Certifications and Experience Boost Salesforce Salaries

User Survey_Denver

When it comes to Salesforce careers, the more you learn, the more you earn.

That’s the key finding from a new survey of Salesforce professionals in Colorado, which found that years of platform experience and number of Salesforce certifications correlated to higher Salesforce salaries.

The survey, conducted last fall and presented at the December meeting of the Salesforce Denver User Group, found an average salary of $88,807 among the group’s 99 respondents.

The average salary range was broad, with more experienced Salesforce users earning far more than relative newbies. For example, users with less than a year of Salesforce experience (n=5) reported an average salary of $59,200, while those who had worked with the platform for 10+ years (n=9) had average salaries around $110,000.

More Certifications, More Money
The survey also highlighted the pay benefits associated with Salesforce certifications and advanced certifications.

Average salary was lowest for users with no Salesforce certifications (n=44).  Certified Advanced Administrators (n=9) earned more than Certified System Administrators (n=50) and the lone Certified Advanced Developer in the survey earned more than the average salary of Certified Force.com Developers (n=17).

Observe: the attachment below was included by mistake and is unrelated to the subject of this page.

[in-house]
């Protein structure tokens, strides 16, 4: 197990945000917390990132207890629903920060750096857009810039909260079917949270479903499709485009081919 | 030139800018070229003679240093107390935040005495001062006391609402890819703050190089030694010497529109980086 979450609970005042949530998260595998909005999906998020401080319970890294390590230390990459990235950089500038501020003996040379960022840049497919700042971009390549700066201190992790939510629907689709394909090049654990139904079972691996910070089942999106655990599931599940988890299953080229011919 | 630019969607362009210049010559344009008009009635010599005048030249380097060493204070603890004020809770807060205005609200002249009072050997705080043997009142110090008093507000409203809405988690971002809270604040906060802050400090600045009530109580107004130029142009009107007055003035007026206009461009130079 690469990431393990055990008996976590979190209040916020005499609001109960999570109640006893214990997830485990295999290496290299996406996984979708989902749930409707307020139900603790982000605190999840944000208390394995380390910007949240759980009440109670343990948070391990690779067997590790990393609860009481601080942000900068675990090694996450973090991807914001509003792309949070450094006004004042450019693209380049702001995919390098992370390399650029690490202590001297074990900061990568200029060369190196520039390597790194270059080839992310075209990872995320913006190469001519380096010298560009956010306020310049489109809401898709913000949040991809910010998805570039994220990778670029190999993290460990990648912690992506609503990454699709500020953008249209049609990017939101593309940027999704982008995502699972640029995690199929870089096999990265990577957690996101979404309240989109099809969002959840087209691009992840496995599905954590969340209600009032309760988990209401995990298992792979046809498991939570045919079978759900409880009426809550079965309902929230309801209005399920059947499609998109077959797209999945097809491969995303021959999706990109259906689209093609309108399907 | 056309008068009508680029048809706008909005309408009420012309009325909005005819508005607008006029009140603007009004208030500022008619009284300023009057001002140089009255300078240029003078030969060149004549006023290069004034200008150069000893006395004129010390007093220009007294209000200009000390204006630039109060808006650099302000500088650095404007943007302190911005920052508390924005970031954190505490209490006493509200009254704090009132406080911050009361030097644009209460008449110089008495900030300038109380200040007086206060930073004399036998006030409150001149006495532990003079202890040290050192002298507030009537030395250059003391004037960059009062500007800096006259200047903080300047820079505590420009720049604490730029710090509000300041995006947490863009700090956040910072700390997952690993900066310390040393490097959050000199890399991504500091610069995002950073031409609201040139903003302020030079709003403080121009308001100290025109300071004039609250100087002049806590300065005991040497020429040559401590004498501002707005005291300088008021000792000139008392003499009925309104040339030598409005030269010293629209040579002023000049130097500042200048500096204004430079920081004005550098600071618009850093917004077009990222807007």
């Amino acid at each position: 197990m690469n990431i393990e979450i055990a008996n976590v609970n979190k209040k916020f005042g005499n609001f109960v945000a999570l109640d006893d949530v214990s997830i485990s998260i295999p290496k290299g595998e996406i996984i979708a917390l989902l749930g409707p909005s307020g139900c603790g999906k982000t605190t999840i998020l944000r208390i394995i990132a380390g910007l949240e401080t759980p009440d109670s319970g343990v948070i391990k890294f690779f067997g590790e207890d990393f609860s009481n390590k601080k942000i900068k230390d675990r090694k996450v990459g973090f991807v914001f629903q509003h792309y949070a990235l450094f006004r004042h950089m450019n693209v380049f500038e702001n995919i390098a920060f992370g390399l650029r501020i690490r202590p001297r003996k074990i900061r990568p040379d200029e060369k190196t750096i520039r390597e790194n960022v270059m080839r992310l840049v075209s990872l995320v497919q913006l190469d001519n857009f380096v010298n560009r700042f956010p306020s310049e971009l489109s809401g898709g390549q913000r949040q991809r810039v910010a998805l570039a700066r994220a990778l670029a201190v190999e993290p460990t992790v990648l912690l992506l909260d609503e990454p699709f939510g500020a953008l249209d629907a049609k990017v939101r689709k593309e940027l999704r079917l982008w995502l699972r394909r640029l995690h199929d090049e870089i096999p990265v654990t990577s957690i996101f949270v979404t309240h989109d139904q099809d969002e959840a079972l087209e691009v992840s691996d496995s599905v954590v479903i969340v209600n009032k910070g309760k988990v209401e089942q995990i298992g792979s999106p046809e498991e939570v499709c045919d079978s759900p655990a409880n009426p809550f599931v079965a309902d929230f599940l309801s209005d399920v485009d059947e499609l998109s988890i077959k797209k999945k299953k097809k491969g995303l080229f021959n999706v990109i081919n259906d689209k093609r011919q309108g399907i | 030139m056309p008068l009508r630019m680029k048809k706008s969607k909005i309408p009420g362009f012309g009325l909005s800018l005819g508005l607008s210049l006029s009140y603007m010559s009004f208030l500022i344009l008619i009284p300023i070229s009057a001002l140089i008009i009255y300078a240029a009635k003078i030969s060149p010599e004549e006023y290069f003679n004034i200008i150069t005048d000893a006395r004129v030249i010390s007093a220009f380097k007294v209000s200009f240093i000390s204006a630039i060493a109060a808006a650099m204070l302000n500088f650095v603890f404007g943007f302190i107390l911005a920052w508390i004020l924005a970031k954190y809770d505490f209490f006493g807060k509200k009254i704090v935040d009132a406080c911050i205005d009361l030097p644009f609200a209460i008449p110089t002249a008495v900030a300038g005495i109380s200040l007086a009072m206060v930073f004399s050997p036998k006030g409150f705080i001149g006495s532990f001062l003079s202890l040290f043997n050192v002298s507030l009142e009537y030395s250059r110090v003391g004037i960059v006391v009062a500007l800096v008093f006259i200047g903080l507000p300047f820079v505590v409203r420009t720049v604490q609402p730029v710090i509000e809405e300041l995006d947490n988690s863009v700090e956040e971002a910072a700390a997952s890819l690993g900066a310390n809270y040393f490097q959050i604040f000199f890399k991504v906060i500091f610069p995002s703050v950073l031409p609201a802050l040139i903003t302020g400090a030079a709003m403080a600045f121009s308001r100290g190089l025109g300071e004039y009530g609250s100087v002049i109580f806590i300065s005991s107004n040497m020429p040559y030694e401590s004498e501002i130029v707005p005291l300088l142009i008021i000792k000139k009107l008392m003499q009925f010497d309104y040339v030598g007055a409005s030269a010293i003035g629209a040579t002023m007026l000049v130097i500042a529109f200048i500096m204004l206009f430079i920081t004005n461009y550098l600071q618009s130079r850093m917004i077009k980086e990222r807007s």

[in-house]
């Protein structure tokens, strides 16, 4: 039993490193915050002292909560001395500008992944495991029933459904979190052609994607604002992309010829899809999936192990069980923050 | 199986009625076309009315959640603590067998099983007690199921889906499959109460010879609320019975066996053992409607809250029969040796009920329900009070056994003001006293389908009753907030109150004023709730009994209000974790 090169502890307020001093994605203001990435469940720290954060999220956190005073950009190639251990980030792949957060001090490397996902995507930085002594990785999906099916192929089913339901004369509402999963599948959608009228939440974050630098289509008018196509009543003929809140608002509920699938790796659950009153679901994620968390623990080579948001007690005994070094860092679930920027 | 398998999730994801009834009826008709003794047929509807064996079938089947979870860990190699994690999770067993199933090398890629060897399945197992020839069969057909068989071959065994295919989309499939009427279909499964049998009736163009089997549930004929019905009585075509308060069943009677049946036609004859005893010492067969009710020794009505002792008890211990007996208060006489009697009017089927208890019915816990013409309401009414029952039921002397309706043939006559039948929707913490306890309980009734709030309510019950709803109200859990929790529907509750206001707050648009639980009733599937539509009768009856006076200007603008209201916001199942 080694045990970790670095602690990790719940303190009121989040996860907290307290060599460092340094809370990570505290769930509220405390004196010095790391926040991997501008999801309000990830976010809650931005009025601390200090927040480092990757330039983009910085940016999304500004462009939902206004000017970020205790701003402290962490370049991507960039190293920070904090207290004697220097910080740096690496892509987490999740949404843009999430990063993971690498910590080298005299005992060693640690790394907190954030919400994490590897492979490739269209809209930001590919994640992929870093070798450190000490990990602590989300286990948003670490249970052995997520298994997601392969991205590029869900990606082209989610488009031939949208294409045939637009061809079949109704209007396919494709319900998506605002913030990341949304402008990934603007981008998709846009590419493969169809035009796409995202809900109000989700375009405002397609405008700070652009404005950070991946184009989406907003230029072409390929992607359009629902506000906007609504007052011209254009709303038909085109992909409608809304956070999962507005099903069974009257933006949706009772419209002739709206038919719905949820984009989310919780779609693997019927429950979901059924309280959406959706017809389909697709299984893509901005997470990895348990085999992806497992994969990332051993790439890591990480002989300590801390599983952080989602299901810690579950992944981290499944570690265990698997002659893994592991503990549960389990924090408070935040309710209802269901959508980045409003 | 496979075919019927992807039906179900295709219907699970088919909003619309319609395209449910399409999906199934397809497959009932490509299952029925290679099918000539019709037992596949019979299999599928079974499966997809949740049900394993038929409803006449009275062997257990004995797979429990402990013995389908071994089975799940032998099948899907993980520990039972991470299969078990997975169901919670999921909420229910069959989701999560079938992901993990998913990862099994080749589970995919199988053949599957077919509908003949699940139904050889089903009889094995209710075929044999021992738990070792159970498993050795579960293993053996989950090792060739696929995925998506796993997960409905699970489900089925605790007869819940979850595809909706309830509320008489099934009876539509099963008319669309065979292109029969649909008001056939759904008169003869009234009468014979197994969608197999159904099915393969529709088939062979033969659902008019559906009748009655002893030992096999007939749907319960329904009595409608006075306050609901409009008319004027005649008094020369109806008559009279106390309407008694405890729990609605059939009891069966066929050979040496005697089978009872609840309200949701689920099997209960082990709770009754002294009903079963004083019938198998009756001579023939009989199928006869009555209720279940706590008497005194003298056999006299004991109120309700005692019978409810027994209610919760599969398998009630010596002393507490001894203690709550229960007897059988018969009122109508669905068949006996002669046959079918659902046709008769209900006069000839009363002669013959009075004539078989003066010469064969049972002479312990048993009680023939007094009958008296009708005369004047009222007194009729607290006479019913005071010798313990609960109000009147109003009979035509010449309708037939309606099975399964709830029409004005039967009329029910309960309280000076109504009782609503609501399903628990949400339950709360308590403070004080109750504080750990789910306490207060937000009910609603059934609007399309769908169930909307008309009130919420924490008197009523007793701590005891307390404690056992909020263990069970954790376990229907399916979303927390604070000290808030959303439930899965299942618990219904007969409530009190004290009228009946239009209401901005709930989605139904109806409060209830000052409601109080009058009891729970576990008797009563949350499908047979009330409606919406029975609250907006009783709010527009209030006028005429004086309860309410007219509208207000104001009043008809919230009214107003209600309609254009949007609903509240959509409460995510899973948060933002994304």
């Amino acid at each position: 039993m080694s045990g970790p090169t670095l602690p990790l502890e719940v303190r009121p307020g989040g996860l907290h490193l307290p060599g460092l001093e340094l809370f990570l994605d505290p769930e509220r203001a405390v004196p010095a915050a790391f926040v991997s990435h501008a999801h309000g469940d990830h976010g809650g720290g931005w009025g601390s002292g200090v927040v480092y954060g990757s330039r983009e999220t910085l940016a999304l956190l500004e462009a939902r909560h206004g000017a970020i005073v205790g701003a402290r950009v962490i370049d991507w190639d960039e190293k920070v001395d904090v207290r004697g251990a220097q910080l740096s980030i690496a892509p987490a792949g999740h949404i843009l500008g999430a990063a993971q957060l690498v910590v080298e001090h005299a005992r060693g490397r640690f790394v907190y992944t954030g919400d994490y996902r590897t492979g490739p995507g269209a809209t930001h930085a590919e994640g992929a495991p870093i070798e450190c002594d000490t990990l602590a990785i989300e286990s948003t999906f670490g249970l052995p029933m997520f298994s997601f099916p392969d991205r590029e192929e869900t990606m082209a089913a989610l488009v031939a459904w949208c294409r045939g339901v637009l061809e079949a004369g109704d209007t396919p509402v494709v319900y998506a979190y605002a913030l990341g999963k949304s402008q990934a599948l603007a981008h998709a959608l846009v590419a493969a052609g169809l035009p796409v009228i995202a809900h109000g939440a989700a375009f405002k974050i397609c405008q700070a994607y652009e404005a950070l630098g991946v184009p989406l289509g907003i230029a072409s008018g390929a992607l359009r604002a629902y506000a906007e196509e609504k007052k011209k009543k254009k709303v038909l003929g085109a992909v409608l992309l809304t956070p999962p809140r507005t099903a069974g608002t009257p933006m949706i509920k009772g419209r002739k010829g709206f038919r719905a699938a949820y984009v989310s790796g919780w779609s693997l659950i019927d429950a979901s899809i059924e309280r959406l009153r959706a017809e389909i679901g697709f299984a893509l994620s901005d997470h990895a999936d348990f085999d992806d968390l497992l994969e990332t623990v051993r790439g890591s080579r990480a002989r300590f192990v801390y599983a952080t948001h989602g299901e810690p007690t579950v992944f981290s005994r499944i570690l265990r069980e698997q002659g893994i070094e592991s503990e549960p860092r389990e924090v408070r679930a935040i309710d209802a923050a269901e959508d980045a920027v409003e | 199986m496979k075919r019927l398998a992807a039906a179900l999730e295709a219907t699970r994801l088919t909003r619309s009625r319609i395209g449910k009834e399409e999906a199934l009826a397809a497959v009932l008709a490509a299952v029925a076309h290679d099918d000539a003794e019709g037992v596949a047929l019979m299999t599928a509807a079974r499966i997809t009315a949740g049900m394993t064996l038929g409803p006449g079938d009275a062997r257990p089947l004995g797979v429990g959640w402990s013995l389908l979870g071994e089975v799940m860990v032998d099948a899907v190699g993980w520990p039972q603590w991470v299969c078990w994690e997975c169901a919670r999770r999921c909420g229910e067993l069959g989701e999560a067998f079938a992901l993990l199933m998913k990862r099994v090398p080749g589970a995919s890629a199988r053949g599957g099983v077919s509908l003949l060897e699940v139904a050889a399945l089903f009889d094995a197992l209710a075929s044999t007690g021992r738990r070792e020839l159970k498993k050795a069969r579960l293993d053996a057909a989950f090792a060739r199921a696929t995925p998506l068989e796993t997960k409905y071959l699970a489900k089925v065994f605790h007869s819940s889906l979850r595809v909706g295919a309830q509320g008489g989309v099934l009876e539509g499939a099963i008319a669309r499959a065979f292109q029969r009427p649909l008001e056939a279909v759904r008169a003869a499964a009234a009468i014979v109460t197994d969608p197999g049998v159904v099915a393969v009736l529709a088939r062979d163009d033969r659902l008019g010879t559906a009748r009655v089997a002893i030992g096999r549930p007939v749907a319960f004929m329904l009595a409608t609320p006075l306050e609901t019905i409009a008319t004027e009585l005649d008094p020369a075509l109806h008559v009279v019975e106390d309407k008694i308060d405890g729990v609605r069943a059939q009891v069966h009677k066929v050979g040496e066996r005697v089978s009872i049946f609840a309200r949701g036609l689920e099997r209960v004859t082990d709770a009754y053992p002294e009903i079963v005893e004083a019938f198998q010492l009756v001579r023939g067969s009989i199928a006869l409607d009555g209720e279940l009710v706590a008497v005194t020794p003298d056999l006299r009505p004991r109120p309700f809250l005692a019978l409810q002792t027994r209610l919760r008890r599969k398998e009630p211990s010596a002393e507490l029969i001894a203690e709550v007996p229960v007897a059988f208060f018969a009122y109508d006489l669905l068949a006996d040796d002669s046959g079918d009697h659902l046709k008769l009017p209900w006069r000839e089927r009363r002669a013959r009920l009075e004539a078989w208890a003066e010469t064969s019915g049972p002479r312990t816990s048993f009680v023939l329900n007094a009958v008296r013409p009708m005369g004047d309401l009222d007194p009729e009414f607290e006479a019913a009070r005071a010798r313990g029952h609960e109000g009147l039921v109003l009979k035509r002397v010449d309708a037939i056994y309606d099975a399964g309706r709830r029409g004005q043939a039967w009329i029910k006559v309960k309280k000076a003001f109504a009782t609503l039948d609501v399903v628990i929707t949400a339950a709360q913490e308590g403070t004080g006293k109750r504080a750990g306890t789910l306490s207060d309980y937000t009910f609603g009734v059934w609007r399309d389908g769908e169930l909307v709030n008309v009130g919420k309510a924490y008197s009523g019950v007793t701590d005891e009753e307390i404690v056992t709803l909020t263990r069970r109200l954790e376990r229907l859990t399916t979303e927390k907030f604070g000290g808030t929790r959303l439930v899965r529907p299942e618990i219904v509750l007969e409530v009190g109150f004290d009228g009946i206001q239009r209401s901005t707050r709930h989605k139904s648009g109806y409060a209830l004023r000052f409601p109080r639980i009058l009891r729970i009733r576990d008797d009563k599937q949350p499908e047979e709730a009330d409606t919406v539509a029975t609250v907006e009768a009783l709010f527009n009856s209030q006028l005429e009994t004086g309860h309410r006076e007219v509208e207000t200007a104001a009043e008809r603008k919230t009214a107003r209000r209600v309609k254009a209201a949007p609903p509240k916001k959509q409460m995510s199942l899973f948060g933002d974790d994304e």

“The evidence is clear that administrators and developers that hold certifications do see a statistically significant increase in pay,” said Peter Terhune, a Salesforce MVP and one of the coordinators of the Denver user group survey.

More certifications meant more money for respondents. Users with one certification (n=35) had an average salary of $88,090, while those with three or more certifications (n=7) earned more than $110,000.

Multiple certifications are typically an indicator of a Salesforce consultant or developer, roles which command higher pay rates than administrators. Multiple or advanced certifications “could be a catalyst for career changes by enhancing a candidate’s marketability,” added Terhune.

One surprise in the Denver survey was a significant gender pay gap. Female respondents (n=54) earned an average salary of $78,395, compared to $101,070 for males (n=45).  Broken out by role, female project managers earned slightly more than male PMs, but women were paid less on average in administrator, consultant, developer and sales ops positions.

Terhune believed two factors contributed to the disparity. He noted that women were more often in lower-paying administrator roles, while men dominated developer positions. More women than men in the survey also worked for non-profits, and Terhune said their data showed that Salesforce salaries were significantly lower at non-profits compared to for-profit companies.


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